Ready Player One

Ready Player One by Ernest Cline is a veritable tour de force of storytelling. This dystopian near-future novel is absolutely fantastic science fiction of the cyberpunk school, but it is also an intense commentary on modern society, with more than a dash of nostalgia and a slap upside the head, for anyone, absolutely anyone, who spends their life looking back at their “glory days” instead of living their real life in the now. A lesson that does not just apply to geeks and video gamers.

James Halliday was dead, to begin with. So this is not his story. But it is. Because Ready Player One is about the fight for the world he created, and the company he left behind. And James Halliday left himself as the ghost in his own machine. Until someone solves the ultimate riddle in the ultimate quest, and proves themselves worthy of becoming his heir.

Wade Watts is just one of many players in the OASIS in 2044, when every player receives Halliday’s last message. And Wade embarks on that ultimate quest. Not in pursuit of worldly glory, but because the real world seriously sucks, and the OASIS and the quest for Halliday’s ultimate “Easter Egg” is the only good thing Wade and a whole lot of other people, have.

What is the OASIS? Think of Facebook and World of Warcraft and Everquest and Second Life and every massively multi-player and multi-user everything you’ve ever heard of on serious steroids. And why does the Wade’s real world suck? We can see it from here. If we make all the wrong decisions about everything, like global warming actually happening, and the recession not ever going away and unemployment going up instead of down and the global economies getting worse…well, we could easily end up in the world of Ready Player One. Unfortunately it isn’t much of an imaginative stretch.

But the story is about the quest. Halliday left instructions. And tied them up very tightly, with lots of lawyers. James Halliday loved the 1980s. (Beats me why, the fashion sense was absolutely horrendous.) However, that was when video games got their start, and when Halliday went to high school. And before the world started going to hell in the proverbial handcart. He was obsessed. Halliday buried three keys inside the world of the OASIS, and whoever found those three keys, and the gates that they opened, and solved the riddles they unlocked, would inherit his company, Gregarious Solutions, which was worth mega-billions.

The race was on. It took five years to find the first key. Wade Watts, in the person of his avatar, Parzifal, was the first. Along the way, Wade made friends with another gate hunter, or ‘gunter’ known as ‘Aech’ (i.e., just the letter ‘H’). They never met in person, only in chat rooms on the OASIS. Wade developed a major crush on a female gunter blogger named ‘Art3mis’ — well, he hoped she was female. On the OASIS, a person could be anyone, or anything. And Wade grew up. When Halliday died, he was just a kid; by the time he found the gate, he was a senior in High School. OASIS High School, of course. Even school was on OASIS.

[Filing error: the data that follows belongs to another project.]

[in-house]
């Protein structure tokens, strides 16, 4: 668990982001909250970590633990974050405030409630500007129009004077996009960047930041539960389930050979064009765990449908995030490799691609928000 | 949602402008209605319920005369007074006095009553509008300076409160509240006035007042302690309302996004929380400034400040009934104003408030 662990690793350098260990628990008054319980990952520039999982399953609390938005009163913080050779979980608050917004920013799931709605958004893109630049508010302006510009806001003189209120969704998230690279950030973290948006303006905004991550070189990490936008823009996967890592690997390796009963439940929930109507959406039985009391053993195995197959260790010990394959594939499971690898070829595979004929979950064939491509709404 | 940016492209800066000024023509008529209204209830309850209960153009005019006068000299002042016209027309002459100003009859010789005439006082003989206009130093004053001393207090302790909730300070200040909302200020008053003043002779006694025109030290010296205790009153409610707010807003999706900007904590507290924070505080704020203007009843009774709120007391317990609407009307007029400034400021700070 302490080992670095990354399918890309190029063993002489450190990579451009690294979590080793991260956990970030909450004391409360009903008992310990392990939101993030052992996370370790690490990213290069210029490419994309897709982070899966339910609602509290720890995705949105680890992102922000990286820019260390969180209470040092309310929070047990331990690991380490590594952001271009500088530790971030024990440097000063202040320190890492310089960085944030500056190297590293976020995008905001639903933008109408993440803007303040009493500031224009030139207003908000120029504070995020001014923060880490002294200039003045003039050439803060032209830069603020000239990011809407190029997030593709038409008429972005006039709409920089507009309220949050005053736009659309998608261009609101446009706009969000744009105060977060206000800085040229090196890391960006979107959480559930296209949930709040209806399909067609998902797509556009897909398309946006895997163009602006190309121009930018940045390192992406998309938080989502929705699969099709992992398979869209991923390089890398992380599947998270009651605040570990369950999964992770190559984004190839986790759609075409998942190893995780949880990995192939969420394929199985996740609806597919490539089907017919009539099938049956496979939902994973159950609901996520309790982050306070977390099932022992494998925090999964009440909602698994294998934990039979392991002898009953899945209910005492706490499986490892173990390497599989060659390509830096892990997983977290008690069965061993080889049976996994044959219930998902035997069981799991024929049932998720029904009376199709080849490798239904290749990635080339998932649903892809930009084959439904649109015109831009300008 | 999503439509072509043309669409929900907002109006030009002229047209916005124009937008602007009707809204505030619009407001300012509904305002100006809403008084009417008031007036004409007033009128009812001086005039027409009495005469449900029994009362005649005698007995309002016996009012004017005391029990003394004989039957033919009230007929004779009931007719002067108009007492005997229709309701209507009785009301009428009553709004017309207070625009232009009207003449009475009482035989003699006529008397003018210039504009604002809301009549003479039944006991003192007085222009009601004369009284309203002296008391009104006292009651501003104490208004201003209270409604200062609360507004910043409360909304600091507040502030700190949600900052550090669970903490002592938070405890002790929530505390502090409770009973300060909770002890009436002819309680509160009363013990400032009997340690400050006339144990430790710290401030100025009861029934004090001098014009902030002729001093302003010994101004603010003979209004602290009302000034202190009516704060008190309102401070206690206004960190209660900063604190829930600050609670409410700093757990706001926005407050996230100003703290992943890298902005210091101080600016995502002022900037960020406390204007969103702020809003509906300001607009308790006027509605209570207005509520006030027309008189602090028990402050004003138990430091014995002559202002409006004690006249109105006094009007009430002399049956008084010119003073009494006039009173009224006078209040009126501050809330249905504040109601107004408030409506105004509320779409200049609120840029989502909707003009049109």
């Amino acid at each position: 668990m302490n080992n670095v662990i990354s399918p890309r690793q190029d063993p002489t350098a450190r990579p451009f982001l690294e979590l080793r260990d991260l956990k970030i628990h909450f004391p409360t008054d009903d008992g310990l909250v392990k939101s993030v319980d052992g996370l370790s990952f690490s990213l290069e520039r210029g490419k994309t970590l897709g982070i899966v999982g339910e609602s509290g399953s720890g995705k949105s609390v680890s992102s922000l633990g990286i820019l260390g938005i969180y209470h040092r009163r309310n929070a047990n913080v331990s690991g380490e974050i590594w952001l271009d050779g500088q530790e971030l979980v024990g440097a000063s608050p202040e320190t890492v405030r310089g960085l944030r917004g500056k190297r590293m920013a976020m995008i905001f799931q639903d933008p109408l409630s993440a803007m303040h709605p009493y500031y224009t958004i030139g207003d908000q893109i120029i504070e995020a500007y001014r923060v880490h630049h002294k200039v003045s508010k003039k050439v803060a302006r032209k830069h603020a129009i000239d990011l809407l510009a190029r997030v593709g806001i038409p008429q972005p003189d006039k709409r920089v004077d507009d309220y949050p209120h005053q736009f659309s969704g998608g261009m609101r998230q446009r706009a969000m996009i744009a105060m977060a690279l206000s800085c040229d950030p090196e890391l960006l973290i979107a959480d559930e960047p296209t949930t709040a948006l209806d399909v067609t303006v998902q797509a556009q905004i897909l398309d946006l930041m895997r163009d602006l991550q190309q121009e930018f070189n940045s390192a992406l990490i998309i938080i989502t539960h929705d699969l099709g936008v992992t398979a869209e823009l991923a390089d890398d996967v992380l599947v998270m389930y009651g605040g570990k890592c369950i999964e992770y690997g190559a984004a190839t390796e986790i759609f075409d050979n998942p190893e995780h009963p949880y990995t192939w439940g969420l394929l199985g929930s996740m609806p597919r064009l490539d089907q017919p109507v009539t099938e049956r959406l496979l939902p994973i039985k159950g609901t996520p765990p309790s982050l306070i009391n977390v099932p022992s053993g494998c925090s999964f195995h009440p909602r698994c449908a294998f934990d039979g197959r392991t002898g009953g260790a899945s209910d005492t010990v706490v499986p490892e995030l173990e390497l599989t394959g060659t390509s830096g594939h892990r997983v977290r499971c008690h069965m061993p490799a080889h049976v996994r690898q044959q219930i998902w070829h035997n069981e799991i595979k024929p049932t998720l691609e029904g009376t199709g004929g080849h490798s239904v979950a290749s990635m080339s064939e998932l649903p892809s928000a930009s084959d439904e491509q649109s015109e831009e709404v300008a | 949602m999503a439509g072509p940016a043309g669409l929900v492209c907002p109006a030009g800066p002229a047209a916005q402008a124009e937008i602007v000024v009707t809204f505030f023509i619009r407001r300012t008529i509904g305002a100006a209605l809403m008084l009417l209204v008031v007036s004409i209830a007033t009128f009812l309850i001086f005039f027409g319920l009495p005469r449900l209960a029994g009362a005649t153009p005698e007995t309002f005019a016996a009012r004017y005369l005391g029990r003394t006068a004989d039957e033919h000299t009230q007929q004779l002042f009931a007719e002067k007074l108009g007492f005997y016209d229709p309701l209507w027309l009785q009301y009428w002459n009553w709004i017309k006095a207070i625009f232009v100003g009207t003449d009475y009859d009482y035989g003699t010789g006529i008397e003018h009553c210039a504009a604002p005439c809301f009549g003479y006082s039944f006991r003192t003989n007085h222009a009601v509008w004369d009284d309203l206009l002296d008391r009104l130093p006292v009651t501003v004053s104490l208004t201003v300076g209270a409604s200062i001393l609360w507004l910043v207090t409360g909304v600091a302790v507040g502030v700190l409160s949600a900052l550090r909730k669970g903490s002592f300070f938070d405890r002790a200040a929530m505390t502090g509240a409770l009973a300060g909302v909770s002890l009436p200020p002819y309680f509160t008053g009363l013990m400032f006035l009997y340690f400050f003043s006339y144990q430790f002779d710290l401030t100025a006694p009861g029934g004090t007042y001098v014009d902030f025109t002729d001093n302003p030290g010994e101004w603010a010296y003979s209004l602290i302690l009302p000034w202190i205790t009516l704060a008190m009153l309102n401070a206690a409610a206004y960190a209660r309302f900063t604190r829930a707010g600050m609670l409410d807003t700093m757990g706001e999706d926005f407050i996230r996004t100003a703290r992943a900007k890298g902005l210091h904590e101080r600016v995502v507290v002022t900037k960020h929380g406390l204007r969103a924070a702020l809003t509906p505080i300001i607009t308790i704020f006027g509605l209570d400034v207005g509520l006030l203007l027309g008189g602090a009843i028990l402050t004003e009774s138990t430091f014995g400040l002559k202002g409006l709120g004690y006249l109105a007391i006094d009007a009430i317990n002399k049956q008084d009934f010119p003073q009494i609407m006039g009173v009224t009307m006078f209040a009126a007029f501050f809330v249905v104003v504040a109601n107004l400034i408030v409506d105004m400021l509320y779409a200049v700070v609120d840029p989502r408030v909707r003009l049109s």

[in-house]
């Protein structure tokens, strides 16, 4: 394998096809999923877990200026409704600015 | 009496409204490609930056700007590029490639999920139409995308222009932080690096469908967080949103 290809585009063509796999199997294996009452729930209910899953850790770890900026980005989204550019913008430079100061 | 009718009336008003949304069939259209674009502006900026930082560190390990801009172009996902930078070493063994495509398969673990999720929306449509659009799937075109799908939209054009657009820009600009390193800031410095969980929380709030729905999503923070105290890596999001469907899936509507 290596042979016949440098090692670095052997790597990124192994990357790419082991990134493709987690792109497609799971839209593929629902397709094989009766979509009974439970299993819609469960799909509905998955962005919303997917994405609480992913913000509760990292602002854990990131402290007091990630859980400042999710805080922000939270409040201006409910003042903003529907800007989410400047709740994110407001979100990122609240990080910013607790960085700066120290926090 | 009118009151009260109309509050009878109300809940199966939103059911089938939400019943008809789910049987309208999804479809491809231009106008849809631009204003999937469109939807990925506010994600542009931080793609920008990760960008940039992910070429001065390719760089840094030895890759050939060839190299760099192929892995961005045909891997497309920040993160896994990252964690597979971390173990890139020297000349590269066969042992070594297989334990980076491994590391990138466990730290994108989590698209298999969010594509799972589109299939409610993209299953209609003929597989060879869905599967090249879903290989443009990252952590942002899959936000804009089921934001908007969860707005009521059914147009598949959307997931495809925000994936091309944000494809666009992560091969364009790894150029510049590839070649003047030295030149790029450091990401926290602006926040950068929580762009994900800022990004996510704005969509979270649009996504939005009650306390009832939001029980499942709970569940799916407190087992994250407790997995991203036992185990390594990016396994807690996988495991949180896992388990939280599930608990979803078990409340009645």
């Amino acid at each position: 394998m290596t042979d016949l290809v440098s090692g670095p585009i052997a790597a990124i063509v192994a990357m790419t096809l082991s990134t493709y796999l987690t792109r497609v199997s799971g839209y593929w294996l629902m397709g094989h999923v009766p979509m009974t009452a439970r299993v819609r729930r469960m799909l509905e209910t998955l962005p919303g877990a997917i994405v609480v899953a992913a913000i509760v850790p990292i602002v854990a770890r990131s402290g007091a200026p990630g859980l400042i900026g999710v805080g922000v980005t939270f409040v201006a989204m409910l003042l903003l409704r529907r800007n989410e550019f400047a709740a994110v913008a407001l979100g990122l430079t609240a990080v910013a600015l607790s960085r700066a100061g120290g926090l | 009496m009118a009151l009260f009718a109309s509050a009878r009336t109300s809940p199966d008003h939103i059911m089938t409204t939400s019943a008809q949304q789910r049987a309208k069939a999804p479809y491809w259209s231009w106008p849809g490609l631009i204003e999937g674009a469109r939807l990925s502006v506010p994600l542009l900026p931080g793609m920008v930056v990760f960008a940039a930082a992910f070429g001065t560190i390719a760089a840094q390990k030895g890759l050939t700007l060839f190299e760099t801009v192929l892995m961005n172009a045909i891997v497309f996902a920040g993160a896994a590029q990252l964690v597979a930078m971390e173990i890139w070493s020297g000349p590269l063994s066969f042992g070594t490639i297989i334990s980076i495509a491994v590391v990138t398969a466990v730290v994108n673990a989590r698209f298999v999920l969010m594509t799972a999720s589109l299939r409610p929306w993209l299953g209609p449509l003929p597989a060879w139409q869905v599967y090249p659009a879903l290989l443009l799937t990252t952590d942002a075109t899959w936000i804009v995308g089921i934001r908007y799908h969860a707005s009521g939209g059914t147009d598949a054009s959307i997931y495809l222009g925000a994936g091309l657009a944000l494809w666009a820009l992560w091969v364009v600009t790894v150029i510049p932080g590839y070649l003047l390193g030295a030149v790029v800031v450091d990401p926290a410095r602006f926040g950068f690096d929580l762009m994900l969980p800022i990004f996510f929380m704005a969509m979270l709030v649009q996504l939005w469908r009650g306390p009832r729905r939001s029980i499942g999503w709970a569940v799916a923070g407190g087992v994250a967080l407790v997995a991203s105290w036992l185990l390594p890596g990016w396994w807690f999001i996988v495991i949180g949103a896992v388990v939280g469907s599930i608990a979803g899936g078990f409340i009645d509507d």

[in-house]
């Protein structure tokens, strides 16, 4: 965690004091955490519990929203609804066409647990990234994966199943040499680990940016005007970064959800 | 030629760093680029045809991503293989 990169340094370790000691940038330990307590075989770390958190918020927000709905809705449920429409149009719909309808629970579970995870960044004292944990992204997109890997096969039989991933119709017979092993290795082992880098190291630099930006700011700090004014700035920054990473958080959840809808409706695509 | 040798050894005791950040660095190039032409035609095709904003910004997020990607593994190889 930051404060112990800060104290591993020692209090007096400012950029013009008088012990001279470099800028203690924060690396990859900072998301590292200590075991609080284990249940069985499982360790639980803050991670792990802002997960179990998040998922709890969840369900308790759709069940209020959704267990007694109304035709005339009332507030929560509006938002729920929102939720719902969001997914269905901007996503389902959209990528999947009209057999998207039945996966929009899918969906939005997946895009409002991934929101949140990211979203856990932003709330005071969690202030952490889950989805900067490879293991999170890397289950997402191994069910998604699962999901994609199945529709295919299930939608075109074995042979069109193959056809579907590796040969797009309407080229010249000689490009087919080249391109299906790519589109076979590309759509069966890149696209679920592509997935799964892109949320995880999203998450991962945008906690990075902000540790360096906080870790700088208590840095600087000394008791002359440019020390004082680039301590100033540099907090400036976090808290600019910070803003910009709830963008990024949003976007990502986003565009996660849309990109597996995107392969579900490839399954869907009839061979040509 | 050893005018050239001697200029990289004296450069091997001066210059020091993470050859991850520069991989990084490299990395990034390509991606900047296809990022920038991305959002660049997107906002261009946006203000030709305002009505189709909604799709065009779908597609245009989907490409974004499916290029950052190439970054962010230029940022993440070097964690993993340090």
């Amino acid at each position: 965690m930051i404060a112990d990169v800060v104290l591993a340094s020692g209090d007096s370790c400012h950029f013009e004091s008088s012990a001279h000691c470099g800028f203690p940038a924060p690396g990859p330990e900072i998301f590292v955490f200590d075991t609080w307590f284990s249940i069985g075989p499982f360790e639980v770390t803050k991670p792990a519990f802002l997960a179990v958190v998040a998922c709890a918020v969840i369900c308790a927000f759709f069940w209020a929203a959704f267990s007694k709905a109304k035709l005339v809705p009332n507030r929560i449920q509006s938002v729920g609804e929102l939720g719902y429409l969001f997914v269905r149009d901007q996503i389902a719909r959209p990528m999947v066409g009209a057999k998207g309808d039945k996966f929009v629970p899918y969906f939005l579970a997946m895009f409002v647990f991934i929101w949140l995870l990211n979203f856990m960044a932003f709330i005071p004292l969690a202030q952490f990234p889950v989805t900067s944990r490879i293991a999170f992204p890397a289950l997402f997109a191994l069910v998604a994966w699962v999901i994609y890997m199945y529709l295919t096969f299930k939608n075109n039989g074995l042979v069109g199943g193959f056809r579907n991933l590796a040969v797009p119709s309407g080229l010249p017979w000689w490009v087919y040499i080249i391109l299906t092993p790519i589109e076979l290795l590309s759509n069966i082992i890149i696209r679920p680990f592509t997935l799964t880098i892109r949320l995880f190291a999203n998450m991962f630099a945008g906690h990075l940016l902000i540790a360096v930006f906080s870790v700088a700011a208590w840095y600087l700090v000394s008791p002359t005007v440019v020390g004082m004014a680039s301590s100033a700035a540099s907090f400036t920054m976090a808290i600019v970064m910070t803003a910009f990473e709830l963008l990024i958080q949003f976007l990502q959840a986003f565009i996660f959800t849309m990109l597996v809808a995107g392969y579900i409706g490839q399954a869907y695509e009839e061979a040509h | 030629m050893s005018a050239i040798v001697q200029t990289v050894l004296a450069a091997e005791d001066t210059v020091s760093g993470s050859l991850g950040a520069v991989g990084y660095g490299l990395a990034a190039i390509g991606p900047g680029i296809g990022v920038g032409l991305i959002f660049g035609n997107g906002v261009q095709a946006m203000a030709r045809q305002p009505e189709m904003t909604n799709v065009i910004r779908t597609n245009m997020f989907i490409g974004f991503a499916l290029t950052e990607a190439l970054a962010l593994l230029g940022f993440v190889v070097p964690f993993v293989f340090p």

And that was part of what Wade and his friends were fighting to protect. Gregarious Solutions offered OASIS education free, and OASIS access free to anyone. There were paid add-ons, but basic access was free, and it was the only escape from the decaying world outside. Everyone conducted their business and their pleasure in the OASIS. But naturally, there was an evil empire, trying to win Halliday’s contest in order to take it over and turn every transaction into profit. Once Wade found the first key and cleared the first gate, he became a target.

Wade’s quest, and his fight to keep the OASIS out of the hands of the evil ‘Sixers’, proceeds at a breakneck pace. The story is not just a quest story, but a thriller, also a marvelous coming-of-age story and absolutely a love story.

Escape Rating A+: First, this is simply a terrific story. There is a tremendous amount going on, and it is all fun and it keeps going at the speed of the fastest roller-coaster imaginable. There is a nostalgic aspect for anyone who even remembers the 1980s or 1990s, because every video game, TV show and movie gets mentioned at least once. But that’s only part of the fun.

This is a quest story. It’s not really about the video game, although that part was very cool. It’s about saving OASIS. It’s about solving the puzzle so that the world is saved from the big, bad evil dudes. And they are very, very evil.

It’s also about second chances. Halliday made himself a ghost in his own machine. He programmed his avatar in so he can speak with his ‘heir’. On the one hand, he makes sure that whoever picks up the reins is versed in the same minutiae that he was. On the other hand, the advice he gives about not living totally inside the computer is very good advice. Which Wade takes to heart.

I listened to this book. The performance was by Wil Wheaton. I would have to also give the performance an A+ rating. Because the book contained a lot of references to the 1980s and 90s, Wheaton was a perfect choice for the reader. There is a reference in the text to the actor being voted in as OASIS user representative, and my husband and I both wondered how many ‘spit takes’ that had taken, but he was the right choice for that reason. In this alternate future. Wheaton so would have filled that role! The book contains a tremendous number of footnotes with citations for all the references,  in the audio, those work better. Wheaton read them as asides, and they flowed in seamlessly. We took a longer way home to be sure we’d finish the book before we got to the house, he was that good!

One thought on “Ready Player One

Comments are closed.